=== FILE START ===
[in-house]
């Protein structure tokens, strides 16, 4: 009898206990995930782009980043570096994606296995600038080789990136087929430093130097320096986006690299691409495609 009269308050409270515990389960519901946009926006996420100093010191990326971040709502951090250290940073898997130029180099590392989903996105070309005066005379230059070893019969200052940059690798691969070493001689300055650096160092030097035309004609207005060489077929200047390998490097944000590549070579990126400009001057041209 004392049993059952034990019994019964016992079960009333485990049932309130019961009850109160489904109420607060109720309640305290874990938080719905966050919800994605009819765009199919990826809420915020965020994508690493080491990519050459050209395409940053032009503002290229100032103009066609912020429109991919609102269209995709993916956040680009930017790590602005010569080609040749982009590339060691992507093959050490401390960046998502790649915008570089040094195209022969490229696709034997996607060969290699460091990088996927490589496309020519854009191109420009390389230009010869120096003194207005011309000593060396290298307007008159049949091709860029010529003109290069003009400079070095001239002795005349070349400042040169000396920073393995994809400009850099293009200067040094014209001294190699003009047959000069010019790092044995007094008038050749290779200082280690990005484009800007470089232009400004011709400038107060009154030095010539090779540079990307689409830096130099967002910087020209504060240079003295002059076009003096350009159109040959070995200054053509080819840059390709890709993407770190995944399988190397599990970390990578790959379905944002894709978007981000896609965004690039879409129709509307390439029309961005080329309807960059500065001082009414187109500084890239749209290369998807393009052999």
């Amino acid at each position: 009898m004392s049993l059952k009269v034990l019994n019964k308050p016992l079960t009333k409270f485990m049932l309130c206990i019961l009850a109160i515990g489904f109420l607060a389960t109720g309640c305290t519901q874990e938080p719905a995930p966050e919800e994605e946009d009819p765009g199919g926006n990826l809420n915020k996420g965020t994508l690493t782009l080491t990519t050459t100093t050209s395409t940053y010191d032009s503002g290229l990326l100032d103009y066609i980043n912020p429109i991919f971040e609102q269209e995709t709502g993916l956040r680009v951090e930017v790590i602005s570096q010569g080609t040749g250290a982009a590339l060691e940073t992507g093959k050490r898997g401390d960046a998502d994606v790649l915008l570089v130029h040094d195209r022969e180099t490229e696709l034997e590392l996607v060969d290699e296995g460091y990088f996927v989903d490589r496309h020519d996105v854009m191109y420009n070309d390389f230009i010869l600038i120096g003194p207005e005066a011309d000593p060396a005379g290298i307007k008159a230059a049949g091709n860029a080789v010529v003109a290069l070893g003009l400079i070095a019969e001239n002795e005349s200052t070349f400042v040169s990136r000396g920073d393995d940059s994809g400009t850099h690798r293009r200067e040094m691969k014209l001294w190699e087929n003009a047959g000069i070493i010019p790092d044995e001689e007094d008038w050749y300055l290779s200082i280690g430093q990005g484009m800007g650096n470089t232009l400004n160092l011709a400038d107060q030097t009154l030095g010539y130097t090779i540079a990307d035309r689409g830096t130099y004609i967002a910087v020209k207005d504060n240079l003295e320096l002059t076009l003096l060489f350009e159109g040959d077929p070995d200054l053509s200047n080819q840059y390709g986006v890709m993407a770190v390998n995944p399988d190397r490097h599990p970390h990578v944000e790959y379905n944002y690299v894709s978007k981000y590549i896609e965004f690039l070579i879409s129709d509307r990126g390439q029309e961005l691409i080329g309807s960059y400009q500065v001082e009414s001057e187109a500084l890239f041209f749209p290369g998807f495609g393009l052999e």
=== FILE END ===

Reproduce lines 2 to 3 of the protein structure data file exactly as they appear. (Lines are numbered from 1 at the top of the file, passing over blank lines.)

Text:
């Protein structure tokens, strides 16, 4: 009898206990995930782009980043570096994606296995600038080789990136087929430093130097320096986006690299691409495609 009269308050409270515990389960519901946009926006996420100093010191990326971040709502951090250290940073898997130029180099590392989903996105070309005066005379230059070893019969200052940059690798691969070493001689300055650096160092030097035309004609207005060489077929200047390998490097944000590549070579990126400009001057041209 004392049993059952034990019994019964016992079960009333485990049932309130019961009850109160489904109420607060109720309640305290874990938080719905966050919800994605009819765009199919990826809420915020965020994508690493080491990519050459050209395409940053032009503002290229100032103009066609912020429109991919609102269209995709993916956040680009930017790590602005010569080609040749982009590339060691992507093959050490401390960046998502790649915008570089040094195209022969490229696709034997996607060969290699460091990088996927490589496309020519854009191109420009390389230009010869120096003194207005011309000593060396290298307007008159049949091709860029010529003109290069003009400079070095001239002795005349070349400042040169000396920073393995994809400009850099293009200067040094014209001294190699003009047959000069010019790092044995007094008038050749290779200082280690990005484009800007470089232009400004011709400038107060009154030095010539090779540079990307689409830096130099967002910087020209504060240079003295002059076009003096350009159109040959070995200054053509080819840059390709890709993407770190995944399988190397599990970390990578790959379905944002894709978007981000896609965004690039879409129709509307390439029309961005080329309807960059500065001082009414187109500084890239749209290369998807393009052999």
């Amino acid at each position: 009898m004392s049993l059952k009269v034990l019994n019964k308050p016992l079960t009333k409270f485990m049932l309130c206990i019961l009850a109160i515990g489904f109420l607060a389960t109720g309640c305290t519901q874990e938080p719905a995930p966050e919800e994605e946009d009819p765009g199919g926006n990826l809420n915020k996420g965020t994508l690493t782009l080491t990519t050459t100093t050209s395409t940053y010191d032009s503002g290229l990326l100032d103009y066609i980043n912020p429109i991919f971040e609102q269209e995709t709502g993916l956040r680009v951090e930017v790590i602005s570096q010569g080609t040749g250290a982009a590339l060691e940073t992507g093959k050490r898997g401390d960046a998502d994606v790649l915008l570089v130029h040094d195209r022969e180099t490229e696709l034997e590392l996607v060969d290699e296995g460091y990088f996927v989903d490589r496309h020519d996105v854009m191109y420009n070309d390389f230009i010869l600038i120096g003194p207005e005066a011309d000593p060396a005379g290298i307007k008159a230059a049949g091709n860029a080789v010529v003109a290069l070893g003009l400079i070095a019969e001239n002795e005349s200052t070349f400042v040169s990136r000396g920073d393995d940059s994809g400009t850099h690798r293009r200067e040094m691969k014209l001294w190699e087929n003009a047959g000069i070493i010019p790092d044995e001689e007094d008038w050749y300055l290779s200082i280690g430093q990005g484009m800007g650096n470089t232009l400004n160092l011709a400038d107060q030097t009154l030095g010539y130097t090779i540079a990307d035309r689409g830096t130099y004609i967002a910087v020209k207005d504060n240079l003295e320096l002059t076009l003096l060489f350009e159109g040959d077929p070995d200054l053509s200047n080819q840059y390709g986006v890709m993407a770190v390998n995944p399988d190397r490097h599990p970390h990578v944000e790959y379905n944002y690299v894709s978007k981000y590549i896609e965004f690039l070579i879409s129709d509307r990126g390439q029309e961005l691409i080329g309807s960059y400009q500065v001082e009414s001057e187109a500084l890239f041209f749209p290369g998807f495609g393009l052999e």